After Gen. John Logan recommended that people to honor fallen Civil War soldiers by laying flowers on their graves, Westminster resident Mary Shellman took it a step further.
In 1867, Shellman and a group of youngsters marched about a half mile from Westminster Elementary School to the Westminster Cemetery, where they laid flowers on the graves of Civil War soldiers.
Although Logan, as commander of the Army, didn't officially proclaim Memorial Day - first known as Decoration Day - as a day of observance until the next year, the parade was a hit in Westminster.
Over the years, the parade has become a beloved tradition, city resident Skip Amass said.
"The Westminster parade is one of the oldest continuous observances of Memorial Day in the country," said Amass, who has attended the parade for 45 years. "This year marks the 140th consecutive parade," he said.
There are records that show that Mary Shellman led the parade every year from 1867 to 1922, and then the American Legion took over and hasn't missed a year, said Amass, 75, who serves as announcer for the event.
Although the parade has grown, the basic structure of the procession has remained the same, he said.
On the day of the parade, hundreds of people line the streets. Church bells begin to toll at 10 a.m. to mark the start of the procession, and flags are flown at half-staff.The Westminster Municipal Band joined the parade and began leading the procession in the early 1900s. The band plays songs appropriate for the occasion, he said.
Candy and bead distribution, baton twirlers, and drum majorettes are prohibited in the parade, Amass said. The procession ends at Westminster Cemetery, where a formal service is held starting at 11 a.m. During the service, the Gettysburg Address is read by a student.
"Memorial Day has always been a solemn occasion," said Amass, a Korean War veteran. "It is dedicated to people who served our country with honor and dignity. In our service and parade, we keep with the traditions."
Shellman led the parade until she became too old to continue. At that time, she turned the parade over to the American Legion Post 31, which continues the tradition.
The number of participants in the parade has grown over the years. There are more than 60 local organizations, bands, and other groups who participate in the parade to pay homage to our country's fallen soldiers.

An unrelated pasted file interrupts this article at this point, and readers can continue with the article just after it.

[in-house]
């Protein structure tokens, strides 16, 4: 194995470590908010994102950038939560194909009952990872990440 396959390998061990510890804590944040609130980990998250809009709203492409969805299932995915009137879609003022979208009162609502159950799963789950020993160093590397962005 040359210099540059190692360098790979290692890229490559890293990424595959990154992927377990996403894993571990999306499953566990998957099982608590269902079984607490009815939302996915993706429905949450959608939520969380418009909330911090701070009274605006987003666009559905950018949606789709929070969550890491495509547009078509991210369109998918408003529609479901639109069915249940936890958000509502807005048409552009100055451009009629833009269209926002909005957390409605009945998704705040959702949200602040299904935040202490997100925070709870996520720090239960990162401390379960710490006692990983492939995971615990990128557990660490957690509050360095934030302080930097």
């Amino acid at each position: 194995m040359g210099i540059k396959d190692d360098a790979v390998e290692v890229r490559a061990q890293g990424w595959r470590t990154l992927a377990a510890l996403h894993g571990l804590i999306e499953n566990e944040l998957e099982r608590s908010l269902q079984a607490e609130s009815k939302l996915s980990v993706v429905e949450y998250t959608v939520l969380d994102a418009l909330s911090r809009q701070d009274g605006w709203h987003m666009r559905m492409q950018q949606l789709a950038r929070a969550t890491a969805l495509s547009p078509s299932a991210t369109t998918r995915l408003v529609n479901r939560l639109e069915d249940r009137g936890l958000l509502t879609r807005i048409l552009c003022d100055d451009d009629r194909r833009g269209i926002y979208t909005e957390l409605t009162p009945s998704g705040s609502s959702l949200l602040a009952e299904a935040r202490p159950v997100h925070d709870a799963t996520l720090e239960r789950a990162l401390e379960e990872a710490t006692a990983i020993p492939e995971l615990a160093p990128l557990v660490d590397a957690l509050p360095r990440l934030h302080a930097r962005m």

Shellman, who died in 1938, was highly regarded in the community despite the fact that she was outspoken and bold.
For example, during the Battle of Gettysburg, Confederate Gen. J.E.B. Stuart, the cavalry commander for Gen. Robert E. Lee, was in Westminster, Amass said.
"As Stuart made his way up Main Street in Westminster, Shellman came out onto the street and said something derogatory to him," Amass said. "Stuart put her on trial on the spot, and her punishment was to kiss him. She complied, and he pardoned her."
Her behavior served to enhance her presence in the county. Her work on behalf of Civil War veterans led to honorary membership in the Grand Army of the Republic posts and other veterans associations, according to a short history on the Historical Society of Carroll County Web site.
"Beginning in the 1870s she led efforts to provide better care for residents of the county Alms House. She joined the American Red Cross at the time of the Johnstown, Pa., flood of 1889 and received a member pin from founder Clara Barton. Her involvement in political reform can be traced to membership in the Civic League, the Women's Christian Temperance Union, the Just Government League, and the League of Republican Women of Maryland," the Web site says.
Westminster resident Daniel Bohn has been attending the parade his entire life.
"My first memories of the parade include sitting on the hood of a car that was way too hot, when I was about 5 or 6-years-old," said Bohn, 60.
The parade isn't the only tie to Memorial Day in the county.
In Mount Airy, a ceremony takes place at the Pine Grove Chapel, which was built in 1846 and was used to house Union soldiers, said Arthur Brett, a Korean War veteran.
"The chapel seemed the perfect place for our service because not only did Civil War soldiers find refuge at the chapel, there are more than 200 veterans buried in the church cemetery," said Brett, 75, of Mount Airy.
Perhaps the biggest change over the years has been the number of people participating in the services, said Brett, who has attended the service since he moved to Mount Airy 17 years ago.
"There were a lot more people involved in Memorial Day services when I was growing up," he said.
"It's an important day for me because I have ancestors who fought in every war from the Revolution on. But today, people have more to do than they did back then," he said.
"Some people have lost their patriotic spirit," Bohn said. "It upset me that some organizations can't get enough people to participate. When I hear taps, there is a tingling in my body. Memorial Day is my chance to remember veterans who have gone to the post everlasting."
Being patriotic comes naturally, said Edwin Darrah, 79, of Mount Airy, who served in the Marines during World War II. He often gets choked up honoring people who lost their lives in combat, he said.
"On Memorial Day, I think about the brother-in-law, cousin and uncle I lost in wars who didn't have the privilege of coming back like I did," Darrah said.
"To me, that's what Memorial Day is all about."